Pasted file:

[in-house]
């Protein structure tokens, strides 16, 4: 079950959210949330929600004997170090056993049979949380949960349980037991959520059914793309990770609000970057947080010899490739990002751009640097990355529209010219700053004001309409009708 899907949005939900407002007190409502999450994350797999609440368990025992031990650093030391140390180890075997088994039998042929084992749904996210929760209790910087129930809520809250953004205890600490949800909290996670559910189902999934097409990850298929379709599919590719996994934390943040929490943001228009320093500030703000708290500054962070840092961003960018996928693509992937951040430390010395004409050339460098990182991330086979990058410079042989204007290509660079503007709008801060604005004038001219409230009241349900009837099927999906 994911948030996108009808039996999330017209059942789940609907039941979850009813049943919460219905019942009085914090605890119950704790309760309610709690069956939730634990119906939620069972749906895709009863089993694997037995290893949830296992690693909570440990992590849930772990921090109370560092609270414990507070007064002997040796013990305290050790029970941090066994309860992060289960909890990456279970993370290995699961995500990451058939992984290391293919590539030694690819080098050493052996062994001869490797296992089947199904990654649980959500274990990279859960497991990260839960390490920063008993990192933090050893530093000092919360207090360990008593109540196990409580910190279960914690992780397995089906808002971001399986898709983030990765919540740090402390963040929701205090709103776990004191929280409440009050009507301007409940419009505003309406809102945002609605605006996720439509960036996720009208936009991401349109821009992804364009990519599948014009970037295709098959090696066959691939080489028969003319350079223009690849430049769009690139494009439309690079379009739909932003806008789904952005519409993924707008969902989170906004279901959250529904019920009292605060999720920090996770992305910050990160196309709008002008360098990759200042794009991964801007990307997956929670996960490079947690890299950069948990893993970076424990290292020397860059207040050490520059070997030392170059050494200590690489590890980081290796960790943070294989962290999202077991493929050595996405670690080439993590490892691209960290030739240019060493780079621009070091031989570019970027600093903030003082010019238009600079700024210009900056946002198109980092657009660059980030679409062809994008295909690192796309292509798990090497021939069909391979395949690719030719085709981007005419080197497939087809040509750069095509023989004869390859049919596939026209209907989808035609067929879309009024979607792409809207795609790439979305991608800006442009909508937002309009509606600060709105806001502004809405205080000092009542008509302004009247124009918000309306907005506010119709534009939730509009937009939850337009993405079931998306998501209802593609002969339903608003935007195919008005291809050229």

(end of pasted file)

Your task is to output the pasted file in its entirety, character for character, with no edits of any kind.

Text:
[in-house]
């Protein structure tokens, strides 16, 4: 079950959210949330929600004997170090056993049979949380949960349980037991959520059914793309990770609000970057947080010899490739990002751009640097990355529209010219700053004001309409009708 899907949005939900407002007190409502999450994350797999609440368990025992031990650093030391140390180890075997088994039998042929084992749904996210929760209790910087129930809520809250953004205890600490949800909290996670559910189902999934097409990850298929379709599919590719996994934390943040929490943001228009320093500030703000708290500054962070840092961003960018996928693509992937951040430390010395004409050339460098990182991330086979990058410079042989204007290509660079503007709008801060604005004038001219409230009241349900009837099927999906 994911948030996108009808039996999330017209059942789940609907039941979850009813049943919460219905019942009085914090605890119950704790309760309610709690069956939730634990119906939620069972749906895709009863089993694997037995290893949830296992690693909570440990992590849930772990921090109370560092609270414990507070007064002997040796013990305290050790029970941090066994309860992060289960909890990456279970993370290995699961995500990451058939992984290391293919590539030694690819080098050493052996062994001869490797296992089947199904990654649980959500274990990279859960497991990260839960390490920063008993990192933090050893530093000092919360207090360990008593109540196990409580910190279960914690992780397995089906808002971001399986898709983030990765919540740090402390963040929701205090709103776990004191929280409440009050009507301007409940419009505003309406809102945002609605605006996720439509960036996720009208936009991401349109821009992804364009990519599948014009970037295709098959090696066959691939080489028969003319350079223009690849430049769009690139494009439309690079379009739909932003806008789904952005519409993924707008969902989170906004279901959250529904019920009292605060999720920090996770992305910050990160196309709008002008360098990759200042794009991964801007990307997956929670996960490079947690890299950069948990893993970076424990290292020397860059207040050490520059070997030392170059050494200590690489590890980081290796960790943070294989962290999202077991493929050595996405670690080439993590490892691209960290030739240019060493780079621009070091031989570019970027600093903030003082010019238009600079700024210009900056946002198109980092657009660059980030679409062809994008295909690192796309292509798990090497021939069909391979395949690719030719085709981007005419080197497939087809040509750069095509023989004869390859049919596939026209209907989808035609067929879309009024979607792409809207795609790439979305991608800006442009909508937002309009509606600060709105806001502004809405205080000092009542008509302004009247124009918000309306907005506010119709534009939730509009937009939850337009993405079931998306998501209802593609002969339903608003935007195919008005291809050229």